Photos by Derek Scancarelli, except where noted
As hip-hop continues to mourn the loss of Phife Dawg from A Tribe Called Quest, it has come into sharper view just how much the rapper, and his group, meant to the culture, not just as an arbiter of good taste and music but as a role model for generations of new artists. Tribe announced a memorial service in a park in Phife’s home neighborhood of Jamaica, Queens over the weekend that was to happen Monday morning, promising a special surprise for the first 200 fans who made it out. On short notice, dozens of fans showed up in the cold rain to pay their respects alongside hip-hop pioneers like Video Music Box’s Ralph McDaniels, Black Sheep’s Dres, and Tribe’s Jarobi White. Fans were handed commemorative Phife Dawg shirts and tickets to a clandestine Tuesday afternoon event at Harlem’s Apollo Theater.
Yesterday, the same fans would line up again for another Phife tribute, the nature of which would not reveal itself until the evening rolled along. Early speculation was that it would be a concert, but upon entry into the storied Manhattan venue, attendees received a program arranged quite like a funeral. But whispers that the event would be streamed to the public via Bad Boy Records impresario Puff Daddy’s music television Revolt hinted at more. The event took off in earnest, hosted by Tribe associate Quest Green, a charismatic presence perched squarely between a preacher and a b-boy. For a time the night did play out like a proper funeral, but as the program began to unfold, fans, who were seated upstairs in the Apollo’s steep balcony, and therefore, largely unable to tell exactly who was present on the ground floor, began to grasp the magnitude of the event.
Early on, singer Kelly Price treated the Apollo crowd to a moving rendition of the inspirational gospel tune “Because He Lives,” and the Roots backed R&B vet Angela Winbush on her 1987 smash “Angel,” which Winbush peppered with dedications to Phife and the testimony of her miraculous rebound from stage 3 ovarian cancer. Roots rapper Black Thought joined his band to tribute Phife in a verse peppered with quotes and references to the fallen MC. Public Enemy’s Chuck D paid tribute, as did longtime Tribe affiliate Busta Rhymes, who tearfully traced how instrumental Tribe was to his career and tiny ways each of the group’s members served as the older brothers he never had.
D'Angelo backed by the Roots
Through a pall of tears, Beats, Rhymes, and Life: The Travels of A Tribe Called Quest director Michael Rapaport recounted the joy of meeting his rap hero and presented a memorial video collage he’d created for Phife collecting classic displays of the rapper’s outsized persona through the years. There was a sports tribute from several NBA players and a loving story from SportsCenter co-anchor Scott Van Pelt, introduced by rap radio fixture and recent ESPN hire Peter Rosenberg (who likened A Tribe Called Quest to Led Zeppelin), detailing Phife’s excitement to finally sit in a sports analyst’s chair, as a well known rapper with an underrated and reportedly encyclopedic knowledge of basketball and baseball.
The emotional evening would soon turn extravagant as Quest Green quietly introduced a sharp-dressed D’angelo, who joined the Roots for a funky cover of the James Taylor standard “You’ve Got a Friend.” Immediately after D’angelo left the stage, Green motioned for Kanye West, and West, dressed in all black, stressed the importance of Tribe’s music and the impact of their 1991 classic Low End Theory on his own work. (“Anything I ever did wrong, blame Tip and Phife, ‘cause y'all raised me.”) He took public issue with Rosenberg’s comparison of Tribe to Led Zeppelin, snapping “I don’t wanna hear about Led Zeppelin at Phife’s funeral” and admitting he’d never heard a Zeppelin album all the way through. West demanded respect for hip-hop’s innovators, stressed by the commodification of black culture at the expense of the livelihood of its heroes and pioneers.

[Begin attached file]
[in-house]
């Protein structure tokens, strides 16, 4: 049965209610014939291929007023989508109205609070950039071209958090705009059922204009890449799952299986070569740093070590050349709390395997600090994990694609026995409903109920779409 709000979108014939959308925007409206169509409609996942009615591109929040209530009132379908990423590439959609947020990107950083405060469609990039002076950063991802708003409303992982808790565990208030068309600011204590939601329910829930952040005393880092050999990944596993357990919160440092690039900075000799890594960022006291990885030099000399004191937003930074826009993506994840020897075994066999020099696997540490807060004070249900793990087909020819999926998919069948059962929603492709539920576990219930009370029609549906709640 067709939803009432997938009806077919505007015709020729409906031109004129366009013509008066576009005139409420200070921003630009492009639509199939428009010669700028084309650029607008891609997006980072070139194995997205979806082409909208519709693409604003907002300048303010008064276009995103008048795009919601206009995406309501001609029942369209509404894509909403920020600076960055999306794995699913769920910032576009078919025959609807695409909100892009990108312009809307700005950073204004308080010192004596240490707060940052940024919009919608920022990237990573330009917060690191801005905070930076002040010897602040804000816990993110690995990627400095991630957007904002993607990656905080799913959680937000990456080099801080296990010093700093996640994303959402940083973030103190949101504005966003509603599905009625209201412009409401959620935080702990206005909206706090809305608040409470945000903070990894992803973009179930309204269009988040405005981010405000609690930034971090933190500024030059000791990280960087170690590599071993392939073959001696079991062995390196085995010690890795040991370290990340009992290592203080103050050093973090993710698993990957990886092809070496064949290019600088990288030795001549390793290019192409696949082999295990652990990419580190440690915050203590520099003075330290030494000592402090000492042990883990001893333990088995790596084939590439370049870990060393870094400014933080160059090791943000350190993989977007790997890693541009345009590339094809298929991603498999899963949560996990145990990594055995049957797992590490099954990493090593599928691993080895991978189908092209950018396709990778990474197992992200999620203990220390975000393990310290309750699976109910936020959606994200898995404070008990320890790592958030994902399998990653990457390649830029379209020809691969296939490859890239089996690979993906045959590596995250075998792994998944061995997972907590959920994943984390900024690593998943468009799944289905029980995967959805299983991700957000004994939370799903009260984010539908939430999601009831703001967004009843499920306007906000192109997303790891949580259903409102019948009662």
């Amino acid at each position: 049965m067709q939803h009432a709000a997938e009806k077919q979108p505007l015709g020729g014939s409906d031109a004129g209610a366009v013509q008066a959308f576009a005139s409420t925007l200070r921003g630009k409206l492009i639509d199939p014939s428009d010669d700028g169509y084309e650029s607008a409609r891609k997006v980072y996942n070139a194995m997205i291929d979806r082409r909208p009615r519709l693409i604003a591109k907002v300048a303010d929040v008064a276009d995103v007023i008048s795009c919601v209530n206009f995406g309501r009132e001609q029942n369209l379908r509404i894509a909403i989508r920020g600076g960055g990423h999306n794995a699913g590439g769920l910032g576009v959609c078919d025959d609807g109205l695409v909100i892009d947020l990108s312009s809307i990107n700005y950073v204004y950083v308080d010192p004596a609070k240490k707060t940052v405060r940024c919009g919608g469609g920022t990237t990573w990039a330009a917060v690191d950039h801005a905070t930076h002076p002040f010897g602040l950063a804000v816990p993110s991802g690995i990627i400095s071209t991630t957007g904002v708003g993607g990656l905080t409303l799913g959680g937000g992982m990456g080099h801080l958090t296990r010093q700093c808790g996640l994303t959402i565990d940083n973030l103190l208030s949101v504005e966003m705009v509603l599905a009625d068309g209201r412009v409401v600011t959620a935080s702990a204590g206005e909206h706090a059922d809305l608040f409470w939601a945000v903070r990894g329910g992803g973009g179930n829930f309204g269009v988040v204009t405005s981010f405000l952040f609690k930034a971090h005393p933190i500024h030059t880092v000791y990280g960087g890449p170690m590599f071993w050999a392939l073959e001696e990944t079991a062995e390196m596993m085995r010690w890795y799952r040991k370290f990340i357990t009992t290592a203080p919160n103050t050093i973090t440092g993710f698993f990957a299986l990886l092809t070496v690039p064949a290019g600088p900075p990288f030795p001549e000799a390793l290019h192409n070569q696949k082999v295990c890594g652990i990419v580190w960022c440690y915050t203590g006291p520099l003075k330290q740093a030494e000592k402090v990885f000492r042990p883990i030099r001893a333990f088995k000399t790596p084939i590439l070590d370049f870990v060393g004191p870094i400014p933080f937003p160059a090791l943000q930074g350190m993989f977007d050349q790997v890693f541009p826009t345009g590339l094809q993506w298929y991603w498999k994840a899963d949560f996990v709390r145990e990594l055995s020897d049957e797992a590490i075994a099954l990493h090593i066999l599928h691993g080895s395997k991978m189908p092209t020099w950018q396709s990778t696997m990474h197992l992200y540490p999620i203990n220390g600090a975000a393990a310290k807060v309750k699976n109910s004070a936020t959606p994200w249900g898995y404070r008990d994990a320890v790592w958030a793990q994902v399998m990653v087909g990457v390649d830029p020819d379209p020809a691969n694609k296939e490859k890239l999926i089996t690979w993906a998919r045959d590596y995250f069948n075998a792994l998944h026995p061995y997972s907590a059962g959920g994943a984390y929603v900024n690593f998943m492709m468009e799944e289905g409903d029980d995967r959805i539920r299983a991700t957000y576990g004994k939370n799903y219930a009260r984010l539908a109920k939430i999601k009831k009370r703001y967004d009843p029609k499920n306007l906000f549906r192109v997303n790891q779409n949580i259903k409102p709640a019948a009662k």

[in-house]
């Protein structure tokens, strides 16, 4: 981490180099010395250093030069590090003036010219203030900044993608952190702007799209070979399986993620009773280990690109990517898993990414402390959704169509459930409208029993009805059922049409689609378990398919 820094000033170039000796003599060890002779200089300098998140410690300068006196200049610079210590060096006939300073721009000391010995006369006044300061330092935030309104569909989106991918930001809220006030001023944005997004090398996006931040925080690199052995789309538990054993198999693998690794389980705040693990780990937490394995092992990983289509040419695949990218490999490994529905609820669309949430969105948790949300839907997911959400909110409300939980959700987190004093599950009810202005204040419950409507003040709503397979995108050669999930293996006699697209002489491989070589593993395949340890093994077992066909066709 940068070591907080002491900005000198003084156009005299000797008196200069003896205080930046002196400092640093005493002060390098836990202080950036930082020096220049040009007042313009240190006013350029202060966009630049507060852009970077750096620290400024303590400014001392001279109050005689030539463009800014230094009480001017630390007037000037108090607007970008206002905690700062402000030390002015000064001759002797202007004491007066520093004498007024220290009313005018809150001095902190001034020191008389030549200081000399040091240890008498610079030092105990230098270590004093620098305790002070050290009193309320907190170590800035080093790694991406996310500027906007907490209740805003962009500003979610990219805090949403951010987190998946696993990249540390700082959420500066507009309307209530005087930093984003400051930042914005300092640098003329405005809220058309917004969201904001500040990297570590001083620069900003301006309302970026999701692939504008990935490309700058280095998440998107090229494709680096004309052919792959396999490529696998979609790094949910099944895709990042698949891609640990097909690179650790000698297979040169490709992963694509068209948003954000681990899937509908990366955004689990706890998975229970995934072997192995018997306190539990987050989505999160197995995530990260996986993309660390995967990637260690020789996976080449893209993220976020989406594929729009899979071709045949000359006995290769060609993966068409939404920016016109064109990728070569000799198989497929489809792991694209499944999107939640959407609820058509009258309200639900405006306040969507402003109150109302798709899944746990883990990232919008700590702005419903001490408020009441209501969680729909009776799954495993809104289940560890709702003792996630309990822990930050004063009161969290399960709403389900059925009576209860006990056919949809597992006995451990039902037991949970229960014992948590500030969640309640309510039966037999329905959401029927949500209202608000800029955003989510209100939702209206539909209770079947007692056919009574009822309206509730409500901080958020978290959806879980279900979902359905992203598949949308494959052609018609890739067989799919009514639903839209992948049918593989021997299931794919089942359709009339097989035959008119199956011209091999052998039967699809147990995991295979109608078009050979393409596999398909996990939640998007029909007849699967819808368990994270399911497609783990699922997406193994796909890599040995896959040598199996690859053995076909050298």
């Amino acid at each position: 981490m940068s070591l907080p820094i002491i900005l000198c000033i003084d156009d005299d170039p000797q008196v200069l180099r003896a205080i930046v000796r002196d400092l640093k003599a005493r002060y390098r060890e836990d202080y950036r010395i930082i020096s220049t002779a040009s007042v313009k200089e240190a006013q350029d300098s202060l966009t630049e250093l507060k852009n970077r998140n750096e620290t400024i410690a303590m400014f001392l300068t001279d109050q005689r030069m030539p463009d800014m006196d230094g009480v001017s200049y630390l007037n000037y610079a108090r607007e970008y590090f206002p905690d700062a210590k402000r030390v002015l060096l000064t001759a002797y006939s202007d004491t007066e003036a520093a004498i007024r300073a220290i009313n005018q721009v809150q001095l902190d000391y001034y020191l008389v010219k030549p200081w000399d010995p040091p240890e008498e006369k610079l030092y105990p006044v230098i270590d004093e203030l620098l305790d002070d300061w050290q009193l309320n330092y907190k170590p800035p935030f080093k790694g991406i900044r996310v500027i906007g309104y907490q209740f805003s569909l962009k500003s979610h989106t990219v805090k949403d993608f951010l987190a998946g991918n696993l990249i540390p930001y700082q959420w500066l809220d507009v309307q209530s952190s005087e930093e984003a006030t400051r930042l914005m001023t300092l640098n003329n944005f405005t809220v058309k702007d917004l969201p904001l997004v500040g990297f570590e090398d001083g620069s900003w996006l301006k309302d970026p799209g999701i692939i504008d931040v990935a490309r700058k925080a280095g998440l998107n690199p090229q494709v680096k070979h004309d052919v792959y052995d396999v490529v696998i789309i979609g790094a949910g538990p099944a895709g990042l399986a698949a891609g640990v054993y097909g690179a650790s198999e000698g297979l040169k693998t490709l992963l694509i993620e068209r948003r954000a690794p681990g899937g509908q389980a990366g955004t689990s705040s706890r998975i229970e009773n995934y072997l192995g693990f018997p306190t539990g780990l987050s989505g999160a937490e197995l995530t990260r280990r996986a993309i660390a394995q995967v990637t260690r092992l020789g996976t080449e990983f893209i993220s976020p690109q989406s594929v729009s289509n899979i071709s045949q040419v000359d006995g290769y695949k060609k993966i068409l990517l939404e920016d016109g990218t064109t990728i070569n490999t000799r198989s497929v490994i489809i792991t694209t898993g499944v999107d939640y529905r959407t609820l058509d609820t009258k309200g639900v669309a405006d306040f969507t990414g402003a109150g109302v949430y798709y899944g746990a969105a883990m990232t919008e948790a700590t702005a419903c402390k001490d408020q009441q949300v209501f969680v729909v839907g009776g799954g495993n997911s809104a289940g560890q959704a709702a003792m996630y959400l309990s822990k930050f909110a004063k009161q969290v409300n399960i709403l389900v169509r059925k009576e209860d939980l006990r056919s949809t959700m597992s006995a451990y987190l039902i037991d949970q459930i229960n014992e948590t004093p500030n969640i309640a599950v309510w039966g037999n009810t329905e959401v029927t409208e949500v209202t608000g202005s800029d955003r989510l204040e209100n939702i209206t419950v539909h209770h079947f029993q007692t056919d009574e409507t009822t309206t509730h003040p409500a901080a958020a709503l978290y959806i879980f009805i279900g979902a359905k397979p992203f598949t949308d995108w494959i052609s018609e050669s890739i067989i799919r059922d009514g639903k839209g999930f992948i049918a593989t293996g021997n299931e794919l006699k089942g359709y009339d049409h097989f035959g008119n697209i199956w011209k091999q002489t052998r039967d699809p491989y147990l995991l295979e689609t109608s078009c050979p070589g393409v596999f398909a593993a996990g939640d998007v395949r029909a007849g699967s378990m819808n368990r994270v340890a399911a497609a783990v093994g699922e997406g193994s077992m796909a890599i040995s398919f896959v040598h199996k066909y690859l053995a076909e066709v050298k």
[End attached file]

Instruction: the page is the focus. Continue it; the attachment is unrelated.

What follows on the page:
Kanye West, photo by Joseph Swide
As Kanye’s tearful, impassioned speech ended, Outkast’s Andre 3000 came up and spoke about his group being styled after A Tribe Called Quest early on, himself and Big Boi being marketed as “the poet and the player,” after the thinking man / everyman interplay of Q-Tip and Phife. He acknowledged the generations of talent in the audience and stressed the importance of passing inspiration on and not shutting out the new generation of rappers, shouting out Young Thug in a room full of innovators like DJ Kool Herc. (3000 also let slip what would be the night’s juiciest tidbit: that he and Big Boi were in talks not long about about making a collaborative Outkast/Tribe album that never came to pass.)
The night was rounded out by appearances from a boisterous KRS-One and Kid Capri (whose rendition of the Boogie Down Productions classic “I’m Still #1” shook the literal foundation of the Apollo balcony), Grandmaster Flash, Kool Herc, and others, before the floor was finally ceded to the remaining members of A Tribe Called Quest. You could tell they were still in shock, rattling off small remembrances and speaking directly to Phife’s family, offering and asking for support in a tough time. The night closed with remarks from a pastor and the video for Phife’s J. Dilla collaboration “Nutshell,” which sadly hinted at the music he was ready to make but never would. Then, bleary eyed and exhausted, the crowd was turned back out into the night.
A Tribe Called Quest's Jarobi waving to fans at Tuesday's service in Queens
KRS-One, backed by Grandmaster Flash, Teddy Ted, Special K, and Kid Capri
Q-Tip, Ali Shaheed Muhammad, and Jarobi of A Tribe Called Quest